Old School

Musicians in their 70s and 80s are keeping Houston's traditional blues scene real.

To evaluate Patrick Harris's statement that Houston has the hottest blues scene in the country, the Press reached out to a few writers, public-relations people and blues musicians in Chicago, Memphis and Atlanta to take the pulse of those longtime blues strongholds.

Much like Wood's view of Houston, both Atlanta and Chicago seem to be in a similar declining arc: Fewer clubs catering to blues and a gradual attrition of significant musicians. Longtime Atlantan and former Allman Brothers/Capricorn Records PR man Mark Pucci describes a scene that seems almost like a carbon copy of Houston's, although perhaps with fewer quality old-school players.

"As far as Atlanta is concerned, thank God for Blind Willie's," he says. "They've been doing it for over 20 years and have a good built-in audience that comes out no matter who's playing, because they know they're going to hear quality music."

The dapper Texas Johnny Brown, author of Bobby "Blue" Bland's "Two Steps From the Blues," is the local blues scene's elder statesman, still carving some deep grooves at age 83.
Miller Outdoor Theater Advisory Board
The dapper Texas Johnny Brown, author of Bobby "Blue" Bland's "Two Steps From the Blues," is the local blues scene's elder statesman, still carving some deep grooves at age 83.
Grady Gaines (orange suit) & the Texas Upsetters' blues and R&B standards usually pack the dance floor at The Big Easy.
Lisa Rosato
Grady Gaines (orange suit) & the Texas Upsetters' blues and R&B standards usually pack the dance floor at The Big Easy.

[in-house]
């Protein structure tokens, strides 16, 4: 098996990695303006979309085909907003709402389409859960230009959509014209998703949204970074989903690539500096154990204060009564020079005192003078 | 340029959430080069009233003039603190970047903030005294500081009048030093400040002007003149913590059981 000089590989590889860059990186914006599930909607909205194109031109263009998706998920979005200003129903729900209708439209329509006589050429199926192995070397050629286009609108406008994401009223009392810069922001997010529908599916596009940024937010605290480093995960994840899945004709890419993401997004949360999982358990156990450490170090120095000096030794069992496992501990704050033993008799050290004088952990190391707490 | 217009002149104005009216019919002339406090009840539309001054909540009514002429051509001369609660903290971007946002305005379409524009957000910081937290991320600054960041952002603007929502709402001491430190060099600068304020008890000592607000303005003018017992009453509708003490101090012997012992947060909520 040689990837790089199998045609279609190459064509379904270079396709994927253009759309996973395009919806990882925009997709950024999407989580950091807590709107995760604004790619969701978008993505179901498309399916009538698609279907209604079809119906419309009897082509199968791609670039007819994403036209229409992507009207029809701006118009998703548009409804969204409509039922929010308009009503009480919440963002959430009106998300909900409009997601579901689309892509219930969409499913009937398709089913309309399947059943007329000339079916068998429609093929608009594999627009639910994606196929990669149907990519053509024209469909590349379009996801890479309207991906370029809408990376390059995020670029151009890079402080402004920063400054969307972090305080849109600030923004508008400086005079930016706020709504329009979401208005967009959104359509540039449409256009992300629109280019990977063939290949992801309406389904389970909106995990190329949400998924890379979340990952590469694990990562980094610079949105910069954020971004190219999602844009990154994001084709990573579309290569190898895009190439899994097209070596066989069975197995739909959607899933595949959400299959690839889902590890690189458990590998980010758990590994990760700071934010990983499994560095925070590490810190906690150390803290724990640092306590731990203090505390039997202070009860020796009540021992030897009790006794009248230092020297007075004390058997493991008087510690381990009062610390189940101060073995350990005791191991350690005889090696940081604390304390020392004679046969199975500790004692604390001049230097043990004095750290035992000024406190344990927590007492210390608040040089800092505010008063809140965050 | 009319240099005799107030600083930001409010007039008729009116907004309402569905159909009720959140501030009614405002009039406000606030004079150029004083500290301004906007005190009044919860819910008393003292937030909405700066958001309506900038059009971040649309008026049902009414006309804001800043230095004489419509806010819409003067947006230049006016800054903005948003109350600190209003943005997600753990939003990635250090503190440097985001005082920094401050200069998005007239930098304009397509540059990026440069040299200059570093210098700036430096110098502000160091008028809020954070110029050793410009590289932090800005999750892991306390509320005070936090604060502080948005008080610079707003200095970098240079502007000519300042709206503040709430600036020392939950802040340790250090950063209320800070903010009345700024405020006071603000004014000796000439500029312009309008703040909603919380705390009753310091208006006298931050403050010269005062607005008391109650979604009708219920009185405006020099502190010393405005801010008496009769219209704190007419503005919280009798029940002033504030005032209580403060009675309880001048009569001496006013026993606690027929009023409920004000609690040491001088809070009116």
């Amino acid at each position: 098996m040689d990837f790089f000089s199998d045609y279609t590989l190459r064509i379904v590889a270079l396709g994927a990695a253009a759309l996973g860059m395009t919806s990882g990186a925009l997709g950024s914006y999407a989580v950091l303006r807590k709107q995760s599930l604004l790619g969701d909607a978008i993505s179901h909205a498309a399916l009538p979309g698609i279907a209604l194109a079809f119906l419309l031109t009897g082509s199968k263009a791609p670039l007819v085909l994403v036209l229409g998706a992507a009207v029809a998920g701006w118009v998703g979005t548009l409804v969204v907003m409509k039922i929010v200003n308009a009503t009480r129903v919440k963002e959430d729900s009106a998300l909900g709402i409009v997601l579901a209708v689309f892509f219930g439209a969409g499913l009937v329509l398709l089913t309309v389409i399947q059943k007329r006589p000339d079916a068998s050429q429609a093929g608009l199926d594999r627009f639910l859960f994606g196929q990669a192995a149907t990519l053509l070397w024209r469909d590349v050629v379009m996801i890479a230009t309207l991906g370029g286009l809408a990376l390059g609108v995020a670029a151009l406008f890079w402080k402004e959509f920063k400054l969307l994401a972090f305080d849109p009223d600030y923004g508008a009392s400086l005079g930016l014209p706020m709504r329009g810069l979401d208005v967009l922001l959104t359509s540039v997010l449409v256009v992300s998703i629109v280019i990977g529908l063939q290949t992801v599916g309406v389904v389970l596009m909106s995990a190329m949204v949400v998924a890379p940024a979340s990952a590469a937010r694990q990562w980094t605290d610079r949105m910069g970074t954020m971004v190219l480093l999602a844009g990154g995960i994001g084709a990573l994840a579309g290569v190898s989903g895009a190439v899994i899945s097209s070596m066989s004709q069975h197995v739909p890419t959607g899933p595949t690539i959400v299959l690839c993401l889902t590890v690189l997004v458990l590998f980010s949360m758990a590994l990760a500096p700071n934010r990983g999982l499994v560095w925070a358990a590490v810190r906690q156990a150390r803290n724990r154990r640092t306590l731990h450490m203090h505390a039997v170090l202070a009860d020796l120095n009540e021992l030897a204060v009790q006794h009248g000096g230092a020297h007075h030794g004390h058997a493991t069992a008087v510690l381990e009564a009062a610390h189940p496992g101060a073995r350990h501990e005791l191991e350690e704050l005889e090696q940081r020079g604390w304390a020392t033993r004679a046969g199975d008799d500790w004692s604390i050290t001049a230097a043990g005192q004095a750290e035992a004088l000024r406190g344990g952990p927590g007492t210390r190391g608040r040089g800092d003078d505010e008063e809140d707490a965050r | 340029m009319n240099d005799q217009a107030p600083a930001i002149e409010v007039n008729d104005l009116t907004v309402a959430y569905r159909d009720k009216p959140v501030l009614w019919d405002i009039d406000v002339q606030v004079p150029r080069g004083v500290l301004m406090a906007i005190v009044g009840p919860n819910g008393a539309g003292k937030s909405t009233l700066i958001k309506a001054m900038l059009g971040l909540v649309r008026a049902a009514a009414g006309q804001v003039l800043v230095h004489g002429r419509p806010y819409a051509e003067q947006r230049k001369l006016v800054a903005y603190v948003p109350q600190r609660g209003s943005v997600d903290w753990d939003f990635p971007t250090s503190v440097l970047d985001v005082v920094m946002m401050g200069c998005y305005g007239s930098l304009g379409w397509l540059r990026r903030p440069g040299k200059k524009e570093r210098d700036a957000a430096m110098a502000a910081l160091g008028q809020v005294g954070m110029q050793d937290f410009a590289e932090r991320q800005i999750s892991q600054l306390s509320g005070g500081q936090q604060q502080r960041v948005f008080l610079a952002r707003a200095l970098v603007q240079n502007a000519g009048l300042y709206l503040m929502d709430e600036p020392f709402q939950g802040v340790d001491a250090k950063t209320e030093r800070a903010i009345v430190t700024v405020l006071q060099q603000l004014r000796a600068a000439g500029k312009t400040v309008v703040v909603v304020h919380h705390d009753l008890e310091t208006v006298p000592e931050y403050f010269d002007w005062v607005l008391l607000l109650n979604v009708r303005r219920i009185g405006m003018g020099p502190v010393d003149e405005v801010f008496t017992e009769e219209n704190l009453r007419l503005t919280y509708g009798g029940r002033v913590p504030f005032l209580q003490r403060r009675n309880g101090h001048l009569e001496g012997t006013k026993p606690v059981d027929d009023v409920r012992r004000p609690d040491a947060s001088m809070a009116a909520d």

The venue is in a nice area and is surrounded by other bars and restaurants, he adds, which brings in a lot of walk-in and tourist visitors, too. Pucci notes the Northside Tavern near Georgia Tech and Fat Matt's in Midtown as other blues bars with good local/area artists on a nightly basis.

Second-generation Chicago musician Nick Tremulis, whose father used to "smoke pot with Nat King Cole's brother," sees a lovable but dwindling scene from the heyday of Muddy Waters, Willie Dixon, Junior Wells, Chess Records and Maxwell Street. He says Chicago's efforts to turn the blues and its oldest purveyors into a tourist attraction, although financially lucrative, are a double-edged sword.

"Chicago blues musicians make a good portion of their money playing for tourists or folks coming from out of town to catch a little fire of what they believe is the 'Home of the blues,' says Tremulis. "Maybe a quick look at it would have you believe that it's a money-making enterprise costume-party shell game of what it once was. But if you're looking for a scene, you ain't gonna find it.

"We have a tourist market here," Tremulis adds, "and thank God for that, because it means our local guys can play Buddy Guy's club — and Buddy always gets the pay right — and some other outlets around town once a month or so and make rent and buy medicine and food."

Chicago Reader and Living Blues freelance writer David Whiteis describes the Windy City as two distinct yet similar blues scenes and audiences, one mainly white and middle-class and a smaller, mainly black audience in a few old-school clubs.

Ironically, Whiteis describes the venues with primarily white audiences as tending toward "more traditional blues, meaning not just '50s-'60s postwar stuff, but music that's driven primarily by guitars and includes a lot of 12-bar shuffles. It often has a harmonica somewhere in the mix, and doesn't usually include what most people would call 'pop' songs."

"A lot of musicians complain they feel compelled to play the 'set list from hell' of 'Sweet Home Chicago,' 'Got My Mojo Working,' 'Woke Up This Morning,'" among others, Whiteis notes, when they play those venues.

Meanwhile, local bandleader Milton Hopkins says Memphis has "quite a few good venues and lots of fans spending money for the blues." (The Press reached out to music writers at Memphis's weekly Flyer and daily Commercial Appeal, but got no reply.)